In the early 2000s, bartenders began digging back into the cocktail recipe books of the past, and the revival of “classic cocktails” was a driving factor in the resurgence of Chartreuse in American bars and restaurants, particularly in such well-known examples as the Last Word (gin, green Chartreuse and Luxardo Maraschino), and the Widow’s Kiss (Calvados, yellow Chartreuse, Benedictine and angostura bitters). And since being firmly locked in the repertoire of the cocktail program, and with new-found appreciation for its versatility, the use of Chartreuse has sky-rocketed.

“Using Chartreuse in cocktails takes a delicate touch,” said Fred Jones. “Less is more due to the potent qualities of the spirit, and even at an eighth of an ounce, it always shines through the other flavor profiles. Chartreuse adds heat, from the high alcohol content, and a bouquet of botanicals to any cocktail. I've found that green Chartreuse works best with clear spirits like gin, vodka, tequila and mezcal, and that yellow Chartreuse goes well with brown spirits — bourbon, Scotch, Cognac.” He currently offers two cocktails that incorporate Chartreuse: I’ve Always Wanted to be a Gangster and Blame it on the Rain. (Recipes below)

During the early days of the pandemic, bar pros began to get savvy with bottled cocktails to go, which became a lifeboat revenue source for many operations. Alexandra Stang, formerly the beverage director for Hitchcock Restaurant Group in the Seattle area, was the visionary and tinkerer for their program.

Alexandra_Stang.jpeg“For the Hitchcocktails pandemic-era bottled cocktail program at Hitchcock Bainbridge Island, I used Chartreuse Jaune in an interpretation of a classic mint Julep,” Stang said. “This was a tricky one to make for bottling, since it’s typically just bourbon, cane syrup, and a smacked sprig of mint for aromatics. I used a touch of mint tea to get the dilution just right, and I found that the Chartreuse Jaune added complex aromatics, and enhanced the infused mint beautifully. This drinks like a richer and fruitier version of the classic, and I daresay I like it even better!” (Recipe below)

Additionally, Chartreuse and chocolate has become a much-adopted pairing, especially among bartenders and beverage professionals. “In wintertime, a rich hot chocolate with a shot of green Chartreuse is a thing of beauty,” Stang said. “It will warm spots of your soul that you didn’t know existed.”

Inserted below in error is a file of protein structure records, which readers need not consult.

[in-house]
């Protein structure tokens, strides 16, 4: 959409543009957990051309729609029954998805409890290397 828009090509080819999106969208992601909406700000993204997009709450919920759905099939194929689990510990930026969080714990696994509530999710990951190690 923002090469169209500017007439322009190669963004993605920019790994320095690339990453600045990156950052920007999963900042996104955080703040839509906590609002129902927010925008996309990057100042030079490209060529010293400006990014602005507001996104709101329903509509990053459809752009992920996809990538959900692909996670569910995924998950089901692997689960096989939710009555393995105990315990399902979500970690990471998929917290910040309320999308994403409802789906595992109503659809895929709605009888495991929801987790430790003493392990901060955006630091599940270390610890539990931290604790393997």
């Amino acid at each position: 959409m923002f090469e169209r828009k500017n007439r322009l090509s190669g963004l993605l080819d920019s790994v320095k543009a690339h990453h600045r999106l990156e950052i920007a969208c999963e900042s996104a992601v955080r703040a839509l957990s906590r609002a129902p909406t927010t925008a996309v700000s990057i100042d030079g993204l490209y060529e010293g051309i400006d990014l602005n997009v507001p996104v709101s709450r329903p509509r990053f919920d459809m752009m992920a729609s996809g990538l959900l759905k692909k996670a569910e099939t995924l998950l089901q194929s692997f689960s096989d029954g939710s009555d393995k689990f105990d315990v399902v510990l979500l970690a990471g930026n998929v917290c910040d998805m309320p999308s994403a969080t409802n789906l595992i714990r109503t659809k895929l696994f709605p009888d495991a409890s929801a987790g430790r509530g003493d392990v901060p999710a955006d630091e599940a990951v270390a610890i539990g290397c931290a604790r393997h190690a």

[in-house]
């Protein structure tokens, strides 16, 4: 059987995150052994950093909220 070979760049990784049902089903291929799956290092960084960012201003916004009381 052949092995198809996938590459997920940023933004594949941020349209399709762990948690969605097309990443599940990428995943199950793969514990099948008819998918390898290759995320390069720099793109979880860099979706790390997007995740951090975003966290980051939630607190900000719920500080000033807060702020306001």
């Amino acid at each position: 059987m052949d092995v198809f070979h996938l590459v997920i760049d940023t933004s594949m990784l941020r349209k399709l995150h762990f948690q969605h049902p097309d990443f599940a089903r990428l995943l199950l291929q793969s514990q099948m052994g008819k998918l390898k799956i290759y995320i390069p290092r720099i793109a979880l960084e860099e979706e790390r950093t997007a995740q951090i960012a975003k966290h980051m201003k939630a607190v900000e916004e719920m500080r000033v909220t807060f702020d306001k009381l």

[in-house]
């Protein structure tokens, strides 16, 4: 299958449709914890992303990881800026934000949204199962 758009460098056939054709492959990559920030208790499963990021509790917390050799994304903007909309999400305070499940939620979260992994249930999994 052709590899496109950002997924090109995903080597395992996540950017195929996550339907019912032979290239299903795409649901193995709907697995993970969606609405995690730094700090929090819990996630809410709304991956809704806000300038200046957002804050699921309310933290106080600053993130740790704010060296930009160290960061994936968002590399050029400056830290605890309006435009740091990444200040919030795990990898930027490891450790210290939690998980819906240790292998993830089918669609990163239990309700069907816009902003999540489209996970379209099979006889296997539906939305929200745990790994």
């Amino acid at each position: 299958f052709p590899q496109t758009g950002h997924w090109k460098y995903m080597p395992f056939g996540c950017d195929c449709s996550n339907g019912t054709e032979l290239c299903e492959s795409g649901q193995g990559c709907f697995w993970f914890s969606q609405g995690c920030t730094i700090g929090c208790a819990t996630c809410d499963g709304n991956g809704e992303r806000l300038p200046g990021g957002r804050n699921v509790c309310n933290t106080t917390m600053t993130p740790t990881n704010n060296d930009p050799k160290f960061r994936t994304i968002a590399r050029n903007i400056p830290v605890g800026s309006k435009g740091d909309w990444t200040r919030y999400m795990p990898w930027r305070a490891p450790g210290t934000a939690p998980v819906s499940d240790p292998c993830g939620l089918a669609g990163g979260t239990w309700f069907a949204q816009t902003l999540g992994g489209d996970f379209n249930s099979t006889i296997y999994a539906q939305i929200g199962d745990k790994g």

And at the end of the day, so much about great beverages comes down to great storytelling. “When you feature Chartreuse in a cocktail, it provides the opportunity to educate your guests on the elusive history, featuring monks and secret recipes, which is always a crowd pleaser,” Reed said. She is currently offering a drink named Garden in a Glass that allows her to do just that — please the crowds.

_I_ve_Always_Wanted_to_be_a_Gangster__-_.jpegI've Always Wanted To Be A Gangster

  • 1.5 ounce mezcal
  • 0.5 ounce tequila
  • 0.75 ounce "cut" yuzu (50% Lime Juice/50% Yuzu Juice)
  • 0.25 ounce Manzanilla sherry
  • 0.25 ounce honey syrup
  • 0.25 ounce green Chartreuse
  • 2 dashes Regan's Orange Bitters
  • 1 hearty tablespoon snap pea purée

Blame It On The Rain

  • 2 ounces mushroom-infused Scotch
  • 0.75 ounce lemon juice
  • 0.75 ounce lemon grass syrup
  • 0.25 ounce dry sake
  • 0.25 ounce yellow Chartreuse
  • 0.125 ounce Dolin Sweet Vermouth
  • 2 dashes Angostura Bitters

Garden in a Glass

  • 1.5 ounce gin
  • 0.5 ounce yellow Chartreuse
  • 0.75 ounce lime juice
  • 0.25 ounce simple syrup
  • 2 dashes Scrappy's Celery Bitters
  • 3 cucumber slices
  • Soda water floater

Hitchcock__Mint_Julep_.jpegHitchcock’s ‘Mint Julep’ (32 oz batch)

  • 25 ounces Mint-infused bourbon
  • 3 ounces Giffard apricot liqueur
  • 1.5 ounce yellow Chartreuse
  • 2.5 ounce peppermint tea
  • 9 dashes Angostura bitters

David Flaherty has more than 20 years of experience in the hospitality industry. He is a certified specialist of wine, a certified cicerone and a former operations manager and beer and spirits director for Hearth restaurant and the Terroir wine bars in New York City. He is currently marketing director for the Washington State Wine Commission and writes about wine, beer and spirits in his blog, Grapes and Grains.